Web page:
Pavlo sent his first CD, self-entitled "Pavlo" to countless record labels. One by one, they all turned him down. Their comments described the music as "too ethnic", they insisted "there was no market for this type of music", they directed him to be "more latin..and lose that Greek bouzouki", and most of them added "when you've made some changes, come back and we'll consider it."
Pavlo appreciated the criticism and he could have applied these suggestions, but Pavlo is an honest man, and honest men are first true to themselves. Pavlo was left alone to self-promote his music and his style.
Pavlo performed all over North America. No venue was too little, or too far-fetched. Pavlo played in cafes, craft shows, festivals, churches, it didn't matter, if there was someone listening, he was there, whole-heartedly. Pavlo thinks back to these times, and credits his sister and his mother for his consistent energy and enthusiasm. Growing up, any regular day could involve dancing with his mother in the kitchen, or having spontaneous dance-offs with his sister for fun. On Pavlo's third album, he wrote a song for them worth dancing to, and he called it "Tsiftitelli" which means "belly dance" in Greek.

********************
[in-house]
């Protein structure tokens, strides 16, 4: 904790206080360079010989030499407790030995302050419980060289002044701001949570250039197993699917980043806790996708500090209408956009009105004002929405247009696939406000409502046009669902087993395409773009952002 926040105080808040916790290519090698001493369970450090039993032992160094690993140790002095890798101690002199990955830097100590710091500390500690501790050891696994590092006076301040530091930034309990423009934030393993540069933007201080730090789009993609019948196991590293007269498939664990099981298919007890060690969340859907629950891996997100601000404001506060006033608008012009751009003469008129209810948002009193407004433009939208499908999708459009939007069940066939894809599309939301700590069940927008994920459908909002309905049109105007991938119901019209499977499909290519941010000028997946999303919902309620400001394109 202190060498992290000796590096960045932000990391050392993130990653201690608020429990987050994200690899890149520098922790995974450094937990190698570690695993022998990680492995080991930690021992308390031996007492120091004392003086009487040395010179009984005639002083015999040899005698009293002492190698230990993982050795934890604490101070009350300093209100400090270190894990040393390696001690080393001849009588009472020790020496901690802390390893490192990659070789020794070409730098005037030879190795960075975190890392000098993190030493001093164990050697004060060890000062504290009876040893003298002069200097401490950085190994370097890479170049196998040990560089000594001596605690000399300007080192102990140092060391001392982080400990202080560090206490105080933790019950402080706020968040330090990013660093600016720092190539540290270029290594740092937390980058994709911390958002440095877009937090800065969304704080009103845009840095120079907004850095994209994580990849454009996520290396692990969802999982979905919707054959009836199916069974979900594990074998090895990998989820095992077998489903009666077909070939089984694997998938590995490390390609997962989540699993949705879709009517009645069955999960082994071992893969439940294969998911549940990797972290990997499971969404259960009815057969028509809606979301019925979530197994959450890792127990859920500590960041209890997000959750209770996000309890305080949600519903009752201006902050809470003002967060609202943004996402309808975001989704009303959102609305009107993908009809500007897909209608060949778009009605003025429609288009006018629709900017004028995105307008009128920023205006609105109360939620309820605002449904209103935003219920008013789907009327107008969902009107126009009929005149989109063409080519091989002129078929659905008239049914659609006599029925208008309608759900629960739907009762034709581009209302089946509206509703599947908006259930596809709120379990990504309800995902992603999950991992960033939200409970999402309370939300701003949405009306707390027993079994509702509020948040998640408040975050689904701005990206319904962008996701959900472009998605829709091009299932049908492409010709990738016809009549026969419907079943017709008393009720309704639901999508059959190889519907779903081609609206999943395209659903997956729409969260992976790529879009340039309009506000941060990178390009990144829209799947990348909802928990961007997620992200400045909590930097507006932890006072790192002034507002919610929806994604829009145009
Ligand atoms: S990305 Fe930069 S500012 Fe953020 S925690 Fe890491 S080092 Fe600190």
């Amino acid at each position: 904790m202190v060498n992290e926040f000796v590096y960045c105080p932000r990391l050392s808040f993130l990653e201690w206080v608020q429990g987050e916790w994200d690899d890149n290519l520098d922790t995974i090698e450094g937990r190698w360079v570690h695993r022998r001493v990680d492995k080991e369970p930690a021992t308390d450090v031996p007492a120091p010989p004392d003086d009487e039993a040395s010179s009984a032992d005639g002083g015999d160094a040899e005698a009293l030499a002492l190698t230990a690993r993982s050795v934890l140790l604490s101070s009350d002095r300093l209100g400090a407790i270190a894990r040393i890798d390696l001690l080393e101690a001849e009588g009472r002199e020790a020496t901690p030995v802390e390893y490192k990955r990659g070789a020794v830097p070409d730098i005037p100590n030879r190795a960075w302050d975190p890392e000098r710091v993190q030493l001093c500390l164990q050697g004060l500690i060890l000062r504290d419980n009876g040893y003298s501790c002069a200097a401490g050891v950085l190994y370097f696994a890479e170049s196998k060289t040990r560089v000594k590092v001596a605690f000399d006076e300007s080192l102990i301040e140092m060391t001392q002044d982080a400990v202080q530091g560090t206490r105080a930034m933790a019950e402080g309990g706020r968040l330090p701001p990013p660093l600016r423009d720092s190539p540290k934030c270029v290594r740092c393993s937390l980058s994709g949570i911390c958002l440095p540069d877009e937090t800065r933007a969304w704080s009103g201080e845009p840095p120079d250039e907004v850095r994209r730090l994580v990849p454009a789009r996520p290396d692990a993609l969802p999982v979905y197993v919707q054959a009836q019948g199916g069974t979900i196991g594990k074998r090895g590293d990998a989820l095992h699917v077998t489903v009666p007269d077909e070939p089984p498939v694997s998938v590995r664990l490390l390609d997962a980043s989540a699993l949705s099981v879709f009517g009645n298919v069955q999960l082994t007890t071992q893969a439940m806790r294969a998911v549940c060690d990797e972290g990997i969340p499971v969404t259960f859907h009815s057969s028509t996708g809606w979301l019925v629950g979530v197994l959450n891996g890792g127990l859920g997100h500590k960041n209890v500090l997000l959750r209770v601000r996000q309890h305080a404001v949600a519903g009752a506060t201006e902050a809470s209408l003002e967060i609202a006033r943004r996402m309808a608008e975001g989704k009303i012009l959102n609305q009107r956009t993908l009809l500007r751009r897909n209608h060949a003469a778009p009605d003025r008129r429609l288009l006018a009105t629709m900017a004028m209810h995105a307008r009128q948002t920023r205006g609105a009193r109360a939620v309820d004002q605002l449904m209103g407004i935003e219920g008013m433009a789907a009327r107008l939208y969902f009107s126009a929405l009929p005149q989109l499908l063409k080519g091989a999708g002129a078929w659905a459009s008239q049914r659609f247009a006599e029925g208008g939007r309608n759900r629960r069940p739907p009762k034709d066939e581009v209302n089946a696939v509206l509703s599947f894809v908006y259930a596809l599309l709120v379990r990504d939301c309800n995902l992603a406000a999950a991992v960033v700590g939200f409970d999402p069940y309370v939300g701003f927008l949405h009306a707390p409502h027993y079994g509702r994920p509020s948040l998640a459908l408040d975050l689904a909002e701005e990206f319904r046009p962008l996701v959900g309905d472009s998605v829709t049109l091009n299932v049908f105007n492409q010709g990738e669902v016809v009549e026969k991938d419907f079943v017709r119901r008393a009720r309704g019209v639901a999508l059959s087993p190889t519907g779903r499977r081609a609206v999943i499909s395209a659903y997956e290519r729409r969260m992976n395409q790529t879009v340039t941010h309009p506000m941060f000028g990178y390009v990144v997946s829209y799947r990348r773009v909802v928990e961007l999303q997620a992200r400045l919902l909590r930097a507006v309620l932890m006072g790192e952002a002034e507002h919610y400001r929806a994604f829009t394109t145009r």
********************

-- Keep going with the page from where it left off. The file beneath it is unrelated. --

Pavlo sold thousands of records from the trunk of his car in those early days. It took a lot of dedication, but Pavlo always sensed an immediate response from his audience. Pavlo never hoped to sell millions of copies. His dream back then, was to simply sell enough to justify making a second album, so that he might continue performing.
When Pavlo recorded his next album, "Fantasia", it was the first time in his working life that he realized he was on the right path, and made a promise to himself to stay on course. This album reflects a time of Pavlo's life that he describes as "freedom". His title track "Fantasia" has somewhat become Pavlo's own personal anthem. It is reflective of his musical life - a slow, beautiful and deliberate lead into a fast-paced competitive celebratory finish.
This is Pavlo living the fantasy of his life, and onstage the fire of this song's performance is contagious!